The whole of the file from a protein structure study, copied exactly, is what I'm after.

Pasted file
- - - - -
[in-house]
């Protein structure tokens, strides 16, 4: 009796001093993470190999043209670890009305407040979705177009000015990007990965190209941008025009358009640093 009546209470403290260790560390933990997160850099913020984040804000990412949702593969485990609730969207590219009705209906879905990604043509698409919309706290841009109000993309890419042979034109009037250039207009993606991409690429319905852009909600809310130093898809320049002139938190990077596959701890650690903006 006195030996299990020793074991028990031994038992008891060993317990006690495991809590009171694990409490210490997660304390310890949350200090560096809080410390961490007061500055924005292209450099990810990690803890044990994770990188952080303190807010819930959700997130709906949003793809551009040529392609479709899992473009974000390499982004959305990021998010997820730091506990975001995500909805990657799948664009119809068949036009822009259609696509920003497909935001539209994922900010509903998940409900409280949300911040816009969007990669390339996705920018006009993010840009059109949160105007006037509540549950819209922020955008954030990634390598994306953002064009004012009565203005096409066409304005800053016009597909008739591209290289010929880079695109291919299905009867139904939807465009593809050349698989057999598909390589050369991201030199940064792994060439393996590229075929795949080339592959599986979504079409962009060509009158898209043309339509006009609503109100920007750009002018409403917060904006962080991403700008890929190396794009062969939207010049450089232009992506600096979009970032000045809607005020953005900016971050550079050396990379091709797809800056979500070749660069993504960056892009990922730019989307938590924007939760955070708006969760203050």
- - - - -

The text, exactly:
[in-house]
């Protein structure tokens, strides 16, 4: 009796001093993470190999043209670890009305407040979705177009000015990007990965190209941008025009358009640093 009546209470403290260790560390933990997160850099913020984040804000990412949702593969485990609730969207590219009705209906879905990604043509698409919309706290841009109000993309890419042979034109009037250039207009993606991409690429319905852009909600809310130093898809320049002139938190990077596959701890650690903006 006195030996299990020793074991028990031994038992008891060993317990006690495991809590009171694990409490210490997660304390310890949350200090560096809080410390961490007061500055924005292209450099990810990690803890044990994770990188952080303190807010819930959700997130709906949003793809551009040529392609479709899992473009974000390499982004959305990021998010997820730091506990975001995500909805990657799948664009119809068949036009822009259609696509920003497909935001539209994922900010509903998940409900409280949300911040816009969007990669390339996705920018006009993010840009059109949160105007006037509540549950819209922020955008954030990634390598994306953002064009004012009565203005096409066409304005800053016009597909008739591209290289010929880079695109291919299905009867139904939807465009593809050349698989057999598909390589050369991201030199940064792994060439393996590229075929795949080339592959599986979504079409962009060509009158898209043309339509006009609503109100920007750009002018409403917060904006962080991403700008890929190396794009062969939207010049450089232009992506600096979009970032000045809607005020953005900016971050550079050396990379091709797809800056979500070749660069993504960056892009990922730019989307938590924007939760955070708006969760203050």